Front Page Titles (by Subject) THE BOAT ON THE SERCHIO. - Posthumous Poems
THE BOAT ON THE SERCHIO. - Percy Bysshe Shelley, Posthumous Poems 
Posthumous Poems (London: John and Henry L. Hunt, 1824).
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ON THE SERCHIO.
- Our boat is asleep in Serchio’s stream,
- Its sails are folded like thoughts in a dream,
- The helm sways idly, hither and thither;
- Dominic, the boat-man, has brought the mast,
- And the oars and the sails; but ’tis sleeping fast,
- Like a beast, unconscious of its tether.
- The stars burnt out in the pale blue air,
- And the thin white moon lay withering there,
- To tower, and cavern, and rift and tree,
- The owl and the bat fled drowsily.
- Day had kindled the dewy woods,
- And the rocks above and the stream below,
- And the vapours in their multitudes,
- And the Apennine’s shroud of summer snow,
- And clothed with light of aery gold
- The mists in their eastern caves uprolled.
- Day had awakened all things that be,
- The lark and the thrush and the swallow free,
- And the milkmaid’s song and the mower’s scythe,
- And the matin-bell and the mountain bee:
- Fire-flies were quenched on the dewy corn,
- Glow-worms went out on the river’s brim,
- Like lamps which a student forgets to trim:
- The beetle forgot to wind his horn,
- The crickets were still in the meadow and hill:
- Like a flock of rooks at a farmer’s gun
- Night’s dreams and terrors, every one,
- Fled from the brains which are their prey,
- From the lamp’s death to the morning ray:
- All rose to do the task He set to each,
- Who shaped us to his ends and not our own;
- The million rose to learn, and one to teach
- What none yet ever knew or can be known;
- And many rose
- Whose woe was such that fear became desire;—
- Melchior and Lionel were not among those;
- They from the throng of men had stepped aside,
- And made their home under the green hill side.
- It was that hill, whose intervening brow
- Screens Lucca from the Pisan’s envious eye,
- Which the circumfluous plain waving below,
- Like a wide lake of green fertility,
- With streams and fields and marshes bare,
- Divides from the far Apennines—which lie
- Islanded in the immeasurable air.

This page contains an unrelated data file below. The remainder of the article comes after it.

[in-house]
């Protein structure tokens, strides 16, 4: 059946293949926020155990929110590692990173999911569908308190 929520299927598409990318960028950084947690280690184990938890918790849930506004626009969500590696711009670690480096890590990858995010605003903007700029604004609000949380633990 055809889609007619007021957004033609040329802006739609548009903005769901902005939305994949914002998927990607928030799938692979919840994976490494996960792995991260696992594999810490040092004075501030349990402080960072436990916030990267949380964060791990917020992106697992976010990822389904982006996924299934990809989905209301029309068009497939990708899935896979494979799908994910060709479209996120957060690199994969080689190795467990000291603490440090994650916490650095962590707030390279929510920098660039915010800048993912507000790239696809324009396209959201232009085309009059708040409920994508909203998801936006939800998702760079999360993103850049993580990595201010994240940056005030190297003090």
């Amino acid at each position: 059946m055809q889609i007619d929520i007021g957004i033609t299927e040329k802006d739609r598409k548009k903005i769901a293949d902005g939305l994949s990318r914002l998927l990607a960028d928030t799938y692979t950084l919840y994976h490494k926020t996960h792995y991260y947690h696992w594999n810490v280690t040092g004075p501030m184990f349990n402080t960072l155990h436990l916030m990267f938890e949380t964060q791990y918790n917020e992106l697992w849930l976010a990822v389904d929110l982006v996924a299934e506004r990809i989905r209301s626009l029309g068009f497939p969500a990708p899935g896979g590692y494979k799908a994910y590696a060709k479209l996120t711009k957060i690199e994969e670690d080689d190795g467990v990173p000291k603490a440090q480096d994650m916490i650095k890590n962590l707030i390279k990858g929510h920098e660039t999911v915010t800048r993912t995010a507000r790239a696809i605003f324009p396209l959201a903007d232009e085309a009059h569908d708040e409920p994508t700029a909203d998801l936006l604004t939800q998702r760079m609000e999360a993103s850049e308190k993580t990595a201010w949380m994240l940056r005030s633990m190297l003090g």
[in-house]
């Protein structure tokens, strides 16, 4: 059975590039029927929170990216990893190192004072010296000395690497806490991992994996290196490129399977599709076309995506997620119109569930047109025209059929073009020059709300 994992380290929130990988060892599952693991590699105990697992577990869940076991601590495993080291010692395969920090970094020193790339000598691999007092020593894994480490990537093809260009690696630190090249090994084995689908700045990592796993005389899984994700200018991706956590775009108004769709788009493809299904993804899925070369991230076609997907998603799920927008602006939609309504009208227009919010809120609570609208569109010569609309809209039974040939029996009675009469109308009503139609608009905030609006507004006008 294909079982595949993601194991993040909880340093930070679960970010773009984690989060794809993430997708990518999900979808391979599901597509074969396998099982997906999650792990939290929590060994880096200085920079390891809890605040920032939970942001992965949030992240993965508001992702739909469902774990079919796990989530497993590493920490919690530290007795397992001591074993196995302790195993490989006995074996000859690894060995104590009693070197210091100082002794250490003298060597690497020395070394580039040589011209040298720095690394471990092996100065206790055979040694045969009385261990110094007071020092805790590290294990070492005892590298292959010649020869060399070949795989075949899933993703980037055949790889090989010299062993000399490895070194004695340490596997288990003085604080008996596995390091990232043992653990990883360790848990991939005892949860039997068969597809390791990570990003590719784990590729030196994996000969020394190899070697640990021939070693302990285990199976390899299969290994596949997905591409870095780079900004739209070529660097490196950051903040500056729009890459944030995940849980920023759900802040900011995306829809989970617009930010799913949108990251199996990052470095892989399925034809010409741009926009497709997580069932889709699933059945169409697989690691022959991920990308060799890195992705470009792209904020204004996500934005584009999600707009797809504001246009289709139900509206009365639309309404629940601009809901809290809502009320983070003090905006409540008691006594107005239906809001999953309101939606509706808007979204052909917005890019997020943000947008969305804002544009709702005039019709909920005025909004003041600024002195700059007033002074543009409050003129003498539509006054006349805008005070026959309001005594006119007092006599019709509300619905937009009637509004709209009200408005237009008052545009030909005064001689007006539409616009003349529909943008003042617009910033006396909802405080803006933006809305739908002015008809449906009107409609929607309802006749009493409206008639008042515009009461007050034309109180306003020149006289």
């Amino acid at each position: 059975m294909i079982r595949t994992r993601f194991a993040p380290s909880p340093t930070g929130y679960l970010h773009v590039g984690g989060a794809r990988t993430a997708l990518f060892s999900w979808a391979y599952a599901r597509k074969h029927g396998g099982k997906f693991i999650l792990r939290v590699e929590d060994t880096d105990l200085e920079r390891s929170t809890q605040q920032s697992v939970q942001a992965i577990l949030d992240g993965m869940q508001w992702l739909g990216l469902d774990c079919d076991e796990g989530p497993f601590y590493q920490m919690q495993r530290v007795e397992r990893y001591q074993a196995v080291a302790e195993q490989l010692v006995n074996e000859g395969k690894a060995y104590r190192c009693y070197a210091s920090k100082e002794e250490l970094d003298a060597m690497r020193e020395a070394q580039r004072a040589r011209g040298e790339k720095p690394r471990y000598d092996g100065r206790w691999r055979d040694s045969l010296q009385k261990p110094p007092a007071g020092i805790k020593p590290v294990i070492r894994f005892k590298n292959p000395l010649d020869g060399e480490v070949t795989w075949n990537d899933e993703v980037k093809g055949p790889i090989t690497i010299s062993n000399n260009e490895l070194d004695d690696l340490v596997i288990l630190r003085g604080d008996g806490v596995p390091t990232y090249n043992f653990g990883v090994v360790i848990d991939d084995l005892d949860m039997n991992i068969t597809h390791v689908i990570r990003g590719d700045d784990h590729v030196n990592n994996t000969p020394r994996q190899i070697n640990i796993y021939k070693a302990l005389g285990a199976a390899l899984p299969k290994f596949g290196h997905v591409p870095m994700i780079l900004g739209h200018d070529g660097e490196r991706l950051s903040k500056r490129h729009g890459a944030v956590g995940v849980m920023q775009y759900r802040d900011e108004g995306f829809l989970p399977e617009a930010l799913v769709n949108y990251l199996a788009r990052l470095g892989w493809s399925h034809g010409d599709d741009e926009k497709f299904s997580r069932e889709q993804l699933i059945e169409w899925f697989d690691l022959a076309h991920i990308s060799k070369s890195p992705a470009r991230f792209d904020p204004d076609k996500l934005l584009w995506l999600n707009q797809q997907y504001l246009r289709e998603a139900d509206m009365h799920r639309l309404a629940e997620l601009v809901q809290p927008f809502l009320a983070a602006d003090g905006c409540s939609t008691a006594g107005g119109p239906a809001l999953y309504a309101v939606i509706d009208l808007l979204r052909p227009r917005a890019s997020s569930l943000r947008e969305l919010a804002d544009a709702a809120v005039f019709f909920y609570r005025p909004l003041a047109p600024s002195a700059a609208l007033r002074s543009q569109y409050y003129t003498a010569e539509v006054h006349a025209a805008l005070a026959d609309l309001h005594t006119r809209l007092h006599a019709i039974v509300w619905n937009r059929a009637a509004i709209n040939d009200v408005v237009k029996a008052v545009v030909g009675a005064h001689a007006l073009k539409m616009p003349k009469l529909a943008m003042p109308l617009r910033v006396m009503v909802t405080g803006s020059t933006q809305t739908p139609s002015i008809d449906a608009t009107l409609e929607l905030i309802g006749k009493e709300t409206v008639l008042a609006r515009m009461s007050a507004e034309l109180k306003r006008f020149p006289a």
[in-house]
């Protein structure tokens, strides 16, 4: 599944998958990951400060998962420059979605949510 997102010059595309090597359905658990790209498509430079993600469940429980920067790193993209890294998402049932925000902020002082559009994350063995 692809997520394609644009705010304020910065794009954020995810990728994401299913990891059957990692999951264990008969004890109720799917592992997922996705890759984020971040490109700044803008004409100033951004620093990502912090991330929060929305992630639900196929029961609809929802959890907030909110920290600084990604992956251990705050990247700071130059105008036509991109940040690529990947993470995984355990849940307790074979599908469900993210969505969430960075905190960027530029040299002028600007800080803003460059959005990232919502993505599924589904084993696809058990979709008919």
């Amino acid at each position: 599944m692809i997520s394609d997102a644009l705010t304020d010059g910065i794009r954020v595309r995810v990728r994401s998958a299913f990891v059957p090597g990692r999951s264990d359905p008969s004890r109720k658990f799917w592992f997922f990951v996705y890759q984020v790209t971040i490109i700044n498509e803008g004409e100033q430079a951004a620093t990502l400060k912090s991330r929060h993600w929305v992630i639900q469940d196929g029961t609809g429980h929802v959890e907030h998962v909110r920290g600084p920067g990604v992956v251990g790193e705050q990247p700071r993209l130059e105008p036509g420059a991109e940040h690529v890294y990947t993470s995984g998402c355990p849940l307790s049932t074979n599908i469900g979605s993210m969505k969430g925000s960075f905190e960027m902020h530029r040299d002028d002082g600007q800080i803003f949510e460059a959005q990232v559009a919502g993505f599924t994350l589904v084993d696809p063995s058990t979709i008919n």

- “What think you, as she lies in her green cove,
- Our little sleeping boat is dreaming of?
- If morning dreams are true, why I should guess
- That she was dreaming of our idleness,
- And of the miles of watery way
- We should have led her by this time of day?”—
- —“Never mind,” said Lionel,
- “Give care to the winds, they can bear it well
- About yon poplar tops; and see
- The white clouds are driving merrily,
- And the stars we miss this morn will light
- More willingly our return to-night.—
- List, my dear fellow, the breeze blows fair;
- How it scatters Dominic’s long black hair,
- Singing of us, and our lazy motions,
- If I can guess a boat’s emotions.—”
- The chain is loosed, the sails are spread,
- The living breath is fresh behind,
- As with dews and sunrise fed,
- Comes the laughing morning wind;—
- The sails are full, the boat makes head
- Against the Serchio’s torrent fierce,
- Then flags with intermitting course,
- And hangs upon the wave, [[ ]]
- Which fervid from its mountain source
- Shallow, smooth and strong doth come,—
- Swift as fire, tempestuously
- It sweeps into the affrighted sea;
- In morning’s smile its eddies coil,
- Its billows sparkle, toss and boil,
- Torturing all its quiet light
- Into columns fierce and bright.
- The Serchio, twisting forth
- Between the marble barriers which it clove
- At Ripafratta, leads through the dread chasm
- The wave that died the death which lovers love,
- Living in what it sought; as if this spasm
- Had not yet past, the toppling mountains cling,
- But the clear stream in full enthusiasm
- Pours itself on the plain, until wandering,
- Down one clear path of effluence chrystalline
- Sends its clear waves, that they may fling
- At Arno’s feet tribute of corn and wine,
- Then, through the pestilential desarts wild
- Of tangled marsh and woods of stunted fir,
- It rushes to the Ocean.